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Makeup influencer Mikayla Nogueira reveals body dysmorphia put her off trying on wedding dresses

A makeup influencer has posted a series of candid videos revealing her harrowing battle with body dysmorphia and how the mental health condition put her off trying wedding dresses.

Hailing from Massachusetts, 24-year-old Mikayla Nogueira, who has racked up more than 14 million followers on her TikTok account where she posts glam tricks and tips, details in a clip how she developed the condition as a child and how it still plagues her to this day.

As she sits in front of the camera with no makeup on and struggling to hold back tears, she explains: ‘Today I’m going to be picking out my wedding dress, and these are not happy days.

‘There is absolutely a reason why I have put this off. I’m not looking forward to this day. I haven’t been, and that’s a weird thing to say. I feel like, growing up, little girls, they look forward to a day like this, right? But I feel like it’s different when you have body dysmorphia and an eating disorder, and you’re really insecure.’

The TikTok star said the mental health condition had put her off trying wedding dresses

Makeup influencer Mikayla Nogueira revealed her destructive battle with body dysmorphia and how the mental health condition had put her off trying wedding dresses

Mikayla says she can trace the roots of her body dysmorphia back to her childhood

The 24-year-old has more than 14 million followers on her TikTok

Mikayla says she can trace the roots of her body dysmorphia back to her childhood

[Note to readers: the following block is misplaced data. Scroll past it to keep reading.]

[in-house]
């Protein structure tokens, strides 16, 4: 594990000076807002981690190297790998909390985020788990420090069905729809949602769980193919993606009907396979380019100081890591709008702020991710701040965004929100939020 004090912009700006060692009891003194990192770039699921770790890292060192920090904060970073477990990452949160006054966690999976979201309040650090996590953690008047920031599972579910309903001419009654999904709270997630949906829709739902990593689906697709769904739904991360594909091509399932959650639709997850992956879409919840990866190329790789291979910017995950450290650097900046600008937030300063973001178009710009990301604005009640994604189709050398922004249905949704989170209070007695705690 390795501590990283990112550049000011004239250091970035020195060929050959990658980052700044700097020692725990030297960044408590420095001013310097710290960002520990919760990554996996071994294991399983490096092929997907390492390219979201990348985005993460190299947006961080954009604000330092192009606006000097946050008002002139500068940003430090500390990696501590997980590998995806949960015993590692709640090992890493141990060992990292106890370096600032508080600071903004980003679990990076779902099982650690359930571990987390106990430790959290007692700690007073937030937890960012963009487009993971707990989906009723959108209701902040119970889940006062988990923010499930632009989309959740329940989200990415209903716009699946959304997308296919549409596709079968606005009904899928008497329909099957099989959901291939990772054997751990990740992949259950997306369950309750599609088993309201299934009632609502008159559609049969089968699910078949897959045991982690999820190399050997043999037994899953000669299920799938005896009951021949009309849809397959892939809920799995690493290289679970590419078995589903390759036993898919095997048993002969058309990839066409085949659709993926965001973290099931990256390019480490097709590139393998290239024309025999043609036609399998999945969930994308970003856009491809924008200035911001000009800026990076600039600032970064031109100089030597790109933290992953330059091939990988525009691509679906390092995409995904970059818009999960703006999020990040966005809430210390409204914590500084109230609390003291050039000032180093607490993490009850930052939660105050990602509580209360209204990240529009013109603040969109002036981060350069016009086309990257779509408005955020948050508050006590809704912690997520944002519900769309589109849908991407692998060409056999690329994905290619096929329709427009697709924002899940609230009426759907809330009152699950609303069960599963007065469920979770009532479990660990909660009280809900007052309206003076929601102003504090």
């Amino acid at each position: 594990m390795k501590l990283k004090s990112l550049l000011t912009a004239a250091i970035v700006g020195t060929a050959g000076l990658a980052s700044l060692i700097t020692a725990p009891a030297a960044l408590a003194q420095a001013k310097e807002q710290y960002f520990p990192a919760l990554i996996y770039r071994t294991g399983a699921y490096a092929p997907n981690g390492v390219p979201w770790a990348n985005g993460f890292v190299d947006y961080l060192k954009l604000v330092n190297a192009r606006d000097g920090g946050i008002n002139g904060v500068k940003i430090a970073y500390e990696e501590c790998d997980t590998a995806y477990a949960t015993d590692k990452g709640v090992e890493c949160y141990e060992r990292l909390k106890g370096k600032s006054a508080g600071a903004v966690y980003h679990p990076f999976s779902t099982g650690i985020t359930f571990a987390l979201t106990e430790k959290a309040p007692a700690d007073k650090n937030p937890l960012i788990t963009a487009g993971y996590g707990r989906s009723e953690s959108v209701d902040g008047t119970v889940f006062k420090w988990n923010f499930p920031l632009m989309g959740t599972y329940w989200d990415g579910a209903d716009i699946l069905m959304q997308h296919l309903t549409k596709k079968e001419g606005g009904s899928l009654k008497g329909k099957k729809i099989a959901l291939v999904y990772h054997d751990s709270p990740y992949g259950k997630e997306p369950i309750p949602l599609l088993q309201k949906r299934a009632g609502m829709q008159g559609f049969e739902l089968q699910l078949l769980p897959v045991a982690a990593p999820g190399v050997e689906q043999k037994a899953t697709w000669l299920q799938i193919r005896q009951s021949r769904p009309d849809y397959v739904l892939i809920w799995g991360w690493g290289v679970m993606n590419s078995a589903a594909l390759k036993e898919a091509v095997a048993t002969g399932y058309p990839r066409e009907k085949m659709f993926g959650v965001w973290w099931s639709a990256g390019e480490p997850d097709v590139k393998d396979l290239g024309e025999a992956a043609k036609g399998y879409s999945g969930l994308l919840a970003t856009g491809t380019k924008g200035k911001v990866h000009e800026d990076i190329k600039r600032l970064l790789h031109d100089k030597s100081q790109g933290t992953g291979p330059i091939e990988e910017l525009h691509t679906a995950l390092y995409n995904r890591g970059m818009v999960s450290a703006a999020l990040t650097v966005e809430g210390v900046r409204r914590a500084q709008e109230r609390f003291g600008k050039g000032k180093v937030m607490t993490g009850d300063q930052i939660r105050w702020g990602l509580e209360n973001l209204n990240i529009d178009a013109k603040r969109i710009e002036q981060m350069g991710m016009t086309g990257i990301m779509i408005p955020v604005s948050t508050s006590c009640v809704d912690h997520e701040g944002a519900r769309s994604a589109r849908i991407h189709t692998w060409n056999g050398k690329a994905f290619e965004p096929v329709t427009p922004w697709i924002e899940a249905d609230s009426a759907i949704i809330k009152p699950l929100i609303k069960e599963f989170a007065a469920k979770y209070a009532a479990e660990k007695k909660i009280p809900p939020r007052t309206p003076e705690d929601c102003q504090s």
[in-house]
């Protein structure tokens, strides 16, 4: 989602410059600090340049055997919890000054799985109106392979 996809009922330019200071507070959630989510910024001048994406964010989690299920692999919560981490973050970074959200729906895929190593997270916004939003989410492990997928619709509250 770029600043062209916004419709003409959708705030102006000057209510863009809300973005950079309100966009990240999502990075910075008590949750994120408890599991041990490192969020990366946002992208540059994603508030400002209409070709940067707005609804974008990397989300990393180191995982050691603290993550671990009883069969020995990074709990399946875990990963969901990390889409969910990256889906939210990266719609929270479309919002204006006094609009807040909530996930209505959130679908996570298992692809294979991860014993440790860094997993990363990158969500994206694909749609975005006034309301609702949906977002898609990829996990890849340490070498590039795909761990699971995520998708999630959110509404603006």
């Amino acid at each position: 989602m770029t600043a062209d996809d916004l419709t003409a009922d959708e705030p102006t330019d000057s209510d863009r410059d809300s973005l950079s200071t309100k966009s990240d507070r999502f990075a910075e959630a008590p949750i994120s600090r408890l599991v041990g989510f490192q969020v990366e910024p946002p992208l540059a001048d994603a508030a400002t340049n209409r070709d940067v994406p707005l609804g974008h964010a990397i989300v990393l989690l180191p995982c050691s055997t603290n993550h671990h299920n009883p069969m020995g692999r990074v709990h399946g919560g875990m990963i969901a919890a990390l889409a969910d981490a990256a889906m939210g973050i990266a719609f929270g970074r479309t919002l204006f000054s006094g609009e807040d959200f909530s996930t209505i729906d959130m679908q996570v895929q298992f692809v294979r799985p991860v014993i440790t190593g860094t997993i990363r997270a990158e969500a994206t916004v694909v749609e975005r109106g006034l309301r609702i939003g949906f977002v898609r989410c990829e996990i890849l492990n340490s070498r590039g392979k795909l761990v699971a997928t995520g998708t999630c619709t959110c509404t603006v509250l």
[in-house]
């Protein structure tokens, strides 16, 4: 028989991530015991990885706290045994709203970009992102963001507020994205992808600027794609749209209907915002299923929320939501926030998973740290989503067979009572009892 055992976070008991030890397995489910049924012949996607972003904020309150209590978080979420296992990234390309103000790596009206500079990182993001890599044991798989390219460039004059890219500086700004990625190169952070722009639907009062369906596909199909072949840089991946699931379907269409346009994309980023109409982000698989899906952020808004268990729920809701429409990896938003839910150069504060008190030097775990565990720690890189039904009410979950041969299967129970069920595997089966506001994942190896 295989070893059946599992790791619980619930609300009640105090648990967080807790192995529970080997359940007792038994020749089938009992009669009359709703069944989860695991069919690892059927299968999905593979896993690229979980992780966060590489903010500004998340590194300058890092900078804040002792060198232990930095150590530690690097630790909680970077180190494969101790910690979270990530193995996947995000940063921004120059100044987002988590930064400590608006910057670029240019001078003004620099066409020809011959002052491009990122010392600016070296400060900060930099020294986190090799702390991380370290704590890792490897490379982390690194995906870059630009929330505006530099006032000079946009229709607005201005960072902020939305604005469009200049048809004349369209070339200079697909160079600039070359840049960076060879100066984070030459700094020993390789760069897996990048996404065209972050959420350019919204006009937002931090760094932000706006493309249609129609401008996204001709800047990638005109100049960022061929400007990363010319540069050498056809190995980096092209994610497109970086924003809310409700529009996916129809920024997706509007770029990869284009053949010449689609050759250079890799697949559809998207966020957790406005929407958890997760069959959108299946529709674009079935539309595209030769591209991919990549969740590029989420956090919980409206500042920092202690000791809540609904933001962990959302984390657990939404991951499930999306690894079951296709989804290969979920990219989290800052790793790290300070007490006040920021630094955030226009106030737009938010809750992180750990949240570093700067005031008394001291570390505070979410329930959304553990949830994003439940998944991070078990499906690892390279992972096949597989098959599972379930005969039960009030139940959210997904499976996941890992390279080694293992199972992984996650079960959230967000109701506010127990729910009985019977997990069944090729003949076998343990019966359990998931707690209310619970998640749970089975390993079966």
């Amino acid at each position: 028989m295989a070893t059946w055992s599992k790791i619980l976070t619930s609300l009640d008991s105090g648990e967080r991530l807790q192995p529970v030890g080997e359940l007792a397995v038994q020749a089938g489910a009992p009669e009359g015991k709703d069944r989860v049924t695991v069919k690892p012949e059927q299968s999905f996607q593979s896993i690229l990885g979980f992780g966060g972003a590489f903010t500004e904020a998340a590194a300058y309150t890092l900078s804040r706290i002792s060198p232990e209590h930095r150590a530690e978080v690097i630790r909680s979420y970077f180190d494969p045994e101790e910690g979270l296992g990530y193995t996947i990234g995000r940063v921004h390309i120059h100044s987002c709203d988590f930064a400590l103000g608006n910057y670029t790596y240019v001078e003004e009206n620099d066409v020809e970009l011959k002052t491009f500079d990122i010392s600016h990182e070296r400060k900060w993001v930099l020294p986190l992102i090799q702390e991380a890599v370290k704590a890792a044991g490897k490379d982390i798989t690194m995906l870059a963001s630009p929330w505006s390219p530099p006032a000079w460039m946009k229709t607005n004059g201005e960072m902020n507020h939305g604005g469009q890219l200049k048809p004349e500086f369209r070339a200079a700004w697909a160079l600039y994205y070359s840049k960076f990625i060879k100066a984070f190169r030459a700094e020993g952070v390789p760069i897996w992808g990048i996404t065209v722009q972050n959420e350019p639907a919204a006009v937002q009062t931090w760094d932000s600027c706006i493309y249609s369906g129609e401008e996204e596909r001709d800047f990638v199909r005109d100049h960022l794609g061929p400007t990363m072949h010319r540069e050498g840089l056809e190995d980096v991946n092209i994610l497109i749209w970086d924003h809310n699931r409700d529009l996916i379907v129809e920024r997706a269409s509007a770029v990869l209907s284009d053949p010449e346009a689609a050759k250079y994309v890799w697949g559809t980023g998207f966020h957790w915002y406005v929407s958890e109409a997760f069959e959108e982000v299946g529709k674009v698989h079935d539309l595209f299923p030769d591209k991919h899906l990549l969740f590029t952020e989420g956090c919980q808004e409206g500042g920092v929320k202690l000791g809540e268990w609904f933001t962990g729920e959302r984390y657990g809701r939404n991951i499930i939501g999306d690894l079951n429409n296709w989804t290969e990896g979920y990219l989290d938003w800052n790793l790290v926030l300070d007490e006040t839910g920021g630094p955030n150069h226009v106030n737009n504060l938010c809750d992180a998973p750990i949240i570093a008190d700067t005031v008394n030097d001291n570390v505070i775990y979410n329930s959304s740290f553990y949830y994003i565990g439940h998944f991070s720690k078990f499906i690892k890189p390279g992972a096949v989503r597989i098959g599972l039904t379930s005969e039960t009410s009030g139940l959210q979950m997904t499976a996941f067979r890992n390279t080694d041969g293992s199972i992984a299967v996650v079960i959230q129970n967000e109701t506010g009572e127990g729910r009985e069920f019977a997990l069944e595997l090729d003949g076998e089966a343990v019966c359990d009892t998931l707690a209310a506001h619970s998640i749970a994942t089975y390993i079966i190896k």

Body dysmorphia is a mental health condition where a person obsessively worries about flaws in their physical appearance.

Sufferers develop compulsive behaviors and routines, such as excessive use of mirrors or avoiding them completely.

These obsessions and behaviors cause emotional distress, and have a significant impact on people’s ability to carry on with their day-to-day life.

In this way, the condition is closely related to obsessive-compulsive disorder (OCD). 

Experts estimate that body dysmorphic disorder affects about 2.4 per cent of adults in the U.S. overall, with the condition usually developing around the age of 12 or 13.

Mikayla says she can trace the roots of her body dysmorphia back to her childhood. 

In another clip, she reveals how at school she hated getting changed in front of the other girls for gym class and resorted to using a private cubicle instead. 

Despite her struggles, Mikayla did end up going to a bridal store to find her perfect wedding dress

One of the dresses that didn't make the cut

Despite her struggles, Mikayla did end up going to a bridal store to find her perfect wedding dress. She revealed the ones that didn’t make the cut

She said that she didn't find the experience as bad as she thought it would be as the associate helped put her at ease

The influencer said: 'I did feel like a princess I won't lie. I felt pretty good'

She said that she didn’t find the experience as bad as she thought it would be as the associate helped put her at ease

While applying bronzer, she added: ‘I always felt like there was something wrong with me.

‘All the girls would just change in front of each other and I would have to go in a private, separate room because I couldn’t.’